Next week there will be a community dinner in the food court of Mt. Blue High School (not sponsored by RSU 9), 129 Seamon Road in Farmington. The $5/plate dinner is Friday, July 27th 5 – 7 pm. This dinner will help alleviate financial needs for Mat Otte whose mother passed recently, following a short illness. Mat is a beloved member of the community, and so while the mission is to help Mat financially, it will do much more. It has brought together a team of students, parents, and other community members to help Mat thrive during a time of uncertainty. It will strengthen the larger community. I remember the help from the community when my father passed when I was little. I know what community can accomplish at a time of grieving and unwanted change. Matt’s loving classmates, such as Grace and Ethan McIntosh, Justin Meservier; teammates such as Wyatt Viles, Aubrey Hoes, and Mackenzie Seaward; coaches, community members and parents such as Karol Maybury, Tami Labul, and Stephanie Ward and so many others have organized to provide donated spaghetti, American chop suey, salads and desserts. For planning enough food, it is requested the number of those attending in each party be emailed to [email protected] There will be a few tickets at the door.
What’s special about a community dinner? I googled community dinners. Church dinners topped the list. Of course, Google knows analytics; it doesn’t know people. Community dinners happen anywhere; anytime; with any number of people and any kind of food. Community dinners are held in churches, schools, people’s homes, Granges, and the town square. They celebrate supporting each other during a time of need or “just because.” They help communities thrive by bringing individuals together in the collective. Community dinners allow us to “gather each other’s stories and hug them to our heart.”
The inspiration for my company’s rebranded food platform, “The Compassionate Cook – Food for the Soul” comes from the love of cooking and sharing food. I believe that the energy we put into cooking or serving food is passed along in each portion. This means that we best serve humanity when we serve food with love and compassion. This is what will transpire at the community dinner to support Mat. Each scoop of spaghetti or American Chop Suey will be a serving of caring and love for a young man during a time of need.
I am donating a crockpot of American Chop Suey. Where did American Chop Suey get its name? I’ve come up with no definitive answer. It should be called “New England” Chop Suey as it seems to be germane to this region. In other parts of the country “goulash” is served and it looks similar, but goulash seems to have one difference, and that is the addition of paprika. Sometimes it’s simply called macaroni and beef. The dish seems to have made its debut in the ‘70’s when busy homemakers needed a quick dish to feed the family or take to a potluck. Most often it’s made in a pot on top of the stove or baked in the oven. The first time I had it was at my mother-in-law’s home. I had been anticipating something entirely different. I enjoy a good dish of Chinese Chop Suey. Sadly, I realized my confusion. One that is shared by many. My version for the July 27th dinner will be made in a crockpot.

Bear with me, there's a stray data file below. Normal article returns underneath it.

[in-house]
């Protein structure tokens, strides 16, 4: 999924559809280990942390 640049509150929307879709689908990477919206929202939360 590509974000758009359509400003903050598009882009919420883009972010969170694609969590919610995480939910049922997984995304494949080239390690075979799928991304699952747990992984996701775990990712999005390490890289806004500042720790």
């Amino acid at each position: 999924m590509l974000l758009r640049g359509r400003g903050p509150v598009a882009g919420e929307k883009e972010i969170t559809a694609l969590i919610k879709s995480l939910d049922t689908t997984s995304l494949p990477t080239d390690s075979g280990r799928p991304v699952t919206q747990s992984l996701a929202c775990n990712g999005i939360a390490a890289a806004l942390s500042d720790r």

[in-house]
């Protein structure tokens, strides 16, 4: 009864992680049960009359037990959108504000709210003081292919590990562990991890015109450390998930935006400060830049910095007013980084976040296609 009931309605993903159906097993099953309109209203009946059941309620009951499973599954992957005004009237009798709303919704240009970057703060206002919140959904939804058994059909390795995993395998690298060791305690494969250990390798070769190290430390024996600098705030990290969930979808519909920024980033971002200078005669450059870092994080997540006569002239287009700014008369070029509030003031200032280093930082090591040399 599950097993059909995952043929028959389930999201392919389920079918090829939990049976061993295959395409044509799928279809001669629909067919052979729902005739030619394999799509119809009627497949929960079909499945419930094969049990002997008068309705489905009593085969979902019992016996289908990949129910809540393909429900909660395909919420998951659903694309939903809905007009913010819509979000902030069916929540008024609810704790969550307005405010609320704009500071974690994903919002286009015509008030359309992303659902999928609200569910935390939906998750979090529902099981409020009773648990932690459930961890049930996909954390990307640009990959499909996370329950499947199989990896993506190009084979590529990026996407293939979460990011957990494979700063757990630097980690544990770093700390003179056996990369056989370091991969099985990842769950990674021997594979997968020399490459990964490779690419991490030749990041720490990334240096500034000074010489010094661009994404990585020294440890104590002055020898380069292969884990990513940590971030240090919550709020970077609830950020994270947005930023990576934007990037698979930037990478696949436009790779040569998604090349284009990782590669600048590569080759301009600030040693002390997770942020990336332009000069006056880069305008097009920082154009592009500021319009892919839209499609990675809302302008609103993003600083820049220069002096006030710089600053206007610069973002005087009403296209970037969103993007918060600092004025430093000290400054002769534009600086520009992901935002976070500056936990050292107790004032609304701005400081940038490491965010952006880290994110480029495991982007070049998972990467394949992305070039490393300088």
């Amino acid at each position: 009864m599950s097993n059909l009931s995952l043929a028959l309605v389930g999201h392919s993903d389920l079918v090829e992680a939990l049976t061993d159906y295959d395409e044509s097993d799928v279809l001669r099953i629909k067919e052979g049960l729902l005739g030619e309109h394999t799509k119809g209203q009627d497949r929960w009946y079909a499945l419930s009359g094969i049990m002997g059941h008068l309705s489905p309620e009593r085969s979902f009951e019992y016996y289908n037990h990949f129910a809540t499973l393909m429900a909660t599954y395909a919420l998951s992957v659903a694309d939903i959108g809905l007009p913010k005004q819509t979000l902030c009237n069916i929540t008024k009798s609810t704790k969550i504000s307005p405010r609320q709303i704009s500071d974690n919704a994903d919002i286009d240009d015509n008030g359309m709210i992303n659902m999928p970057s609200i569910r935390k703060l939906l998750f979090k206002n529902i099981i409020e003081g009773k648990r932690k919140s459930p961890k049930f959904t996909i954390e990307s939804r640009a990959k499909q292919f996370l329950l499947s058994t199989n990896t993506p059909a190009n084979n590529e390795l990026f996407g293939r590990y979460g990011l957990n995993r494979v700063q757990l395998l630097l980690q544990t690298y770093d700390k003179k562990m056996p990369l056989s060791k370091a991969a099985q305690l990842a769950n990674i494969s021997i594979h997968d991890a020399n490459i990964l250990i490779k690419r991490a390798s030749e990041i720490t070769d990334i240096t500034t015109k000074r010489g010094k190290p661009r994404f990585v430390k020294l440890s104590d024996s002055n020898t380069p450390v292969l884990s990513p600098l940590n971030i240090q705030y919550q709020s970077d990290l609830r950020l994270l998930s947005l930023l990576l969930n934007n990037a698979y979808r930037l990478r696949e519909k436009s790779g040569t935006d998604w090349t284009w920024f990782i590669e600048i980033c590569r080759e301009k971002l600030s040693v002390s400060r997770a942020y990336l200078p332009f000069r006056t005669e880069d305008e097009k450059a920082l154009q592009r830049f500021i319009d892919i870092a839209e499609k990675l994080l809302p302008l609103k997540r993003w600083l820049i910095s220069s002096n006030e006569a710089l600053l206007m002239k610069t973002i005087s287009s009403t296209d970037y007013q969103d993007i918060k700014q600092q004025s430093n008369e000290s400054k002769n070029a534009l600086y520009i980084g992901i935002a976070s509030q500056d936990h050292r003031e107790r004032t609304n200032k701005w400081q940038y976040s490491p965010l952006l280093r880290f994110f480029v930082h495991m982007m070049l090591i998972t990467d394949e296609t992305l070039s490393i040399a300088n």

Classic New England American Chop Suey
Ingredients: Serves 8 – Ready in 6 hours
1.5 lbs ground beef
1 med onion, chopped
1 med green pepper, stemmed, seeded, and chopped
1 teas. garlic powder
1 teaspoon each oregano, rosemary, and dried basil
1 (6 oz can) tomato paste
1 (15 oz) can diced tomatoes
1 (14.5 oz) can tomato sauce
1 grated carrot to sweeten the tomato or a pinch of sugar
½ teaspoon ground black pepper
1 cup shredded American cheese
1 lb cooked macaroni elbows
Brown the beef in a skillet. Add the onion and green pepper until soft. Drain, transfer to the crockpot. Add seasonings, cheese, tomato paste and diced tomatoes; seasonings; stir to combine. Cover and cook on low for 6 hours. Stir in hot cooked macaroni about 10 mins before serving. This tastes even better the next day once the flavors meld. The cheese can be served at the table as a topping, rather than cooking in the pot. Parmesan cheese can be served to sprinkle on each serving.
I hope to see you at the dinner.